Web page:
It’s Your Money Column – be Prepared for the Future

Question: How do I answer my 24-year-old son who questions why anyone should be saving for the future? The most recent anthrax deaths have convinced him that there may not be a future for him. Answer: Because we don’t know what the future holds, the best plan is to be prepared. Following are words from Barbara O’Neill, a Cooperative Extension specialist at Rutgers University:

"Last month, several New Jersey newspapers interviewed me about the effects of the September 11 acts of terrorism upon investments and 401(k) plans. I noted that most people were ‘sitting tight’ and investing for the long term as financial professionals advise. My most frequently asked questions at that time were from senior citizens concerned about the reduced yield on fixed-income investments, such as certificates of deposit, and looking for higher returns.

"Things have changed. In the last two weeks, some people I have talked to are voicing a question that was unthinkable before September 11: What if there is no "long term" to invest for? The anthrax incidents and threat of future terrorist acts have affected our perception of control over our lives.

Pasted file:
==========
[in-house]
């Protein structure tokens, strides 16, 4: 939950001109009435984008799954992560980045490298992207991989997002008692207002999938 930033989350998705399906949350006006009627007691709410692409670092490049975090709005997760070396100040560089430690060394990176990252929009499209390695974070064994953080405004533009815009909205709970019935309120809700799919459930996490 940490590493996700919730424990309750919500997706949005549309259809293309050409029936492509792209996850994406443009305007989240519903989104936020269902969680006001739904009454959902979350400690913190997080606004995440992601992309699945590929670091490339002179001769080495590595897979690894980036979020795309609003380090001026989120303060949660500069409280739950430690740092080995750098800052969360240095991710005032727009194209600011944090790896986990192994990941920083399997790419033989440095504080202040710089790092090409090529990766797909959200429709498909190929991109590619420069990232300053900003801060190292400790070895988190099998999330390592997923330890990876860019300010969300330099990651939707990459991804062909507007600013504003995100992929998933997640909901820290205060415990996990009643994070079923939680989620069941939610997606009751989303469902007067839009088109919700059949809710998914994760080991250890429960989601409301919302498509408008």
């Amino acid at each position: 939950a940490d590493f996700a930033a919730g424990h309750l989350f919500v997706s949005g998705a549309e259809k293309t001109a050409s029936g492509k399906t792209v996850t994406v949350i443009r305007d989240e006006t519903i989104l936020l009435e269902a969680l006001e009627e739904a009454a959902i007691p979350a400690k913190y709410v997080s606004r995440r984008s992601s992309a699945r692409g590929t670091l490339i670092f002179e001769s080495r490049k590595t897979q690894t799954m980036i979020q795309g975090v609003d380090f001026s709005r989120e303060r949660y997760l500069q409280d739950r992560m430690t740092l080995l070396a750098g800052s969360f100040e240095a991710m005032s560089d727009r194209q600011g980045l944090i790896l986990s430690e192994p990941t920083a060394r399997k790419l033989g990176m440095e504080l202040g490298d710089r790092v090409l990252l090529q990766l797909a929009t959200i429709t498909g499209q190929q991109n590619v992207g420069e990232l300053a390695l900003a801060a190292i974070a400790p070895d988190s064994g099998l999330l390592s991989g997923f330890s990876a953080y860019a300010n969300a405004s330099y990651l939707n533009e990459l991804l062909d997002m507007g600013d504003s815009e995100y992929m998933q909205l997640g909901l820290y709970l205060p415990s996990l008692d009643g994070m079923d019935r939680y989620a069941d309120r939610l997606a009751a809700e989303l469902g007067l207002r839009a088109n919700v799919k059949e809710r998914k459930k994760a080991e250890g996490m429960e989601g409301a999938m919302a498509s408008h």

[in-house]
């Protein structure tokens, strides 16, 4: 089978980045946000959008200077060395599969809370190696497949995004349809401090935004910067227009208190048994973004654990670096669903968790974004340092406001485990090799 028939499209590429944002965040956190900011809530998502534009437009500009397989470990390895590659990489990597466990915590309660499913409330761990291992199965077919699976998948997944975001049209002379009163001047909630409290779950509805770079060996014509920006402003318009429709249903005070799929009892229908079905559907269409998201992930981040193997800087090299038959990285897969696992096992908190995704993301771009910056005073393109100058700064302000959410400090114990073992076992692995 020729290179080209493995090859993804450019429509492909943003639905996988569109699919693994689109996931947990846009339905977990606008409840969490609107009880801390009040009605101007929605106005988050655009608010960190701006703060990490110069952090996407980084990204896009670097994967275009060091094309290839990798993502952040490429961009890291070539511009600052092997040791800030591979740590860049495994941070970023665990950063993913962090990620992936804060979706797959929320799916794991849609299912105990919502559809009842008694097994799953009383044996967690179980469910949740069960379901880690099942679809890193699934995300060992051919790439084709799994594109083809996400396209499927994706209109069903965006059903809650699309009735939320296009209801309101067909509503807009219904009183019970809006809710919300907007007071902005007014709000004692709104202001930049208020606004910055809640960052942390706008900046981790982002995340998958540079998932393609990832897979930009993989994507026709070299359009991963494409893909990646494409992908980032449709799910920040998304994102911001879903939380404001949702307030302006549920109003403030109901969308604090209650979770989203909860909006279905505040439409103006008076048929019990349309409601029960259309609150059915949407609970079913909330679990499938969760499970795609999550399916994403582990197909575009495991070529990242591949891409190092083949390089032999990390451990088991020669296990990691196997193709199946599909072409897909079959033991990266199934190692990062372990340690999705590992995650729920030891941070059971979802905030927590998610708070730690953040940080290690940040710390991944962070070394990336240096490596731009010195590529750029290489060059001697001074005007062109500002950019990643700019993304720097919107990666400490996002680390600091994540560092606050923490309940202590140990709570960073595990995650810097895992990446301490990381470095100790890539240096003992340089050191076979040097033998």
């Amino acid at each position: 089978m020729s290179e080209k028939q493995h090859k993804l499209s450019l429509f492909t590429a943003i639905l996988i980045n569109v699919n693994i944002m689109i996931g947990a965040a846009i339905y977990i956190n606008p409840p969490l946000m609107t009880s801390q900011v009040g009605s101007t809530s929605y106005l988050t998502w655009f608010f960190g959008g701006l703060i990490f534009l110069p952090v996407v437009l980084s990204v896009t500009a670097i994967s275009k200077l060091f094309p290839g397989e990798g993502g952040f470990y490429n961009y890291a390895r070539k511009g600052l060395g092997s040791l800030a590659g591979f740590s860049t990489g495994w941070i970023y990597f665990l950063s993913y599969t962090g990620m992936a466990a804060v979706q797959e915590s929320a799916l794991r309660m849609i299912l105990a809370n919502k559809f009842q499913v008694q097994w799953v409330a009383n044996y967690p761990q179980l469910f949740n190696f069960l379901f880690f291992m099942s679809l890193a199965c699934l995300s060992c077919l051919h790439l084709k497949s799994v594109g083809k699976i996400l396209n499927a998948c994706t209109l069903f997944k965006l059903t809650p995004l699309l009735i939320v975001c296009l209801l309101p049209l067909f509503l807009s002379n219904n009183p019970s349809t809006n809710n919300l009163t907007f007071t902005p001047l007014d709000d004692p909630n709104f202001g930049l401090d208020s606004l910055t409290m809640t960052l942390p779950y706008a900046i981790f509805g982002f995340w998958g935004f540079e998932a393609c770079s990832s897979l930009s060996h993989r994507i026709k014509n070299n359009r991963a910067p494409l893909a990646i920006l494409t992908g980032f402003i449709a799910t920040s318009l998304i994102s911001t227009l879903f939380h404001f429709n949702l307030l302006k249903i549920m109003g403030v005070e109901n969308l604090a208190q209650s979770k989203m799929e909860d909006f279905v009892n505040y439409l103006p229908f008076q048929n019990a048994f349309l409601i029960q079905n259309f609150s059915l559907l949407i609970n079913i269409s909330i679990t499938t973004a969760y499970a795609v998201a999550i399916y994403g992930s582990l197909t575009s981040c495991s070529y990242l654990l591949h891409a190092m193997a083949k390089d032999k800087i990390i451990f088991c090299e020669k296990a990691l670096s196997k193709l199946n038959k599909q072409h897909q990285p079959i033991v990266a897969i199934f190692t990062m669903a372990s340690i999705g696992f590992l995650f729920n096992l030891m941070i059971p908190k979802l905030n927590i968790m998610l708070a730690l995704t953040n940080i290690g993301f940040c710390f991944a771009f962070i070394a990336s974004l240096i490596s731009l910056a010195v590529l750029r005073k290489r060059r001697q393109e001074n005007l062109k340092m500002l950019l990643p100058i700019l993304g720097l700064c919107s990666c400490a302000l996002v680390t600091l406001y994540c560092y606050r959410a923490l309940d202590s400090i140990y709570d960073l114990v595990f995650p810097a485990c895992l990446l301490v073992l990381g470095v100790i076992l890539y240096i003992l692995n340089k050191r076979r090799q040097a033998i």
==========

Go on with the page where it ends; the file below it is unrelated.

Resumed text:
"A few people I’ve talked to are even questioning the wisdom of saving for the future. In order to save in a 401(k) plan or elsewhere, one has to believe that it is a better use for their money than spending it today. One has to believe they have a future.

"Did people feel this same level of anxiety during World War II when there was great uncertainty about who would drop the first atomic bomb? If they did, it was not reflected in our national savings rates, which were the highest ever during the early 1940s. Of course, there were also product shortages and war bonds back then and no such thing as Visa and MasterCard.

"One class participant told me recently that he wouldn’t mind saving if he knew that the money would benefit someone in his family if he died. He then wondered aloud if everyone he loved could contract anthrax simultaneously and perish. In that case, he reasoned, he might be better off just spending his 401(k) contributions now while he had the chance."

More on this topic will be included in next week’s column.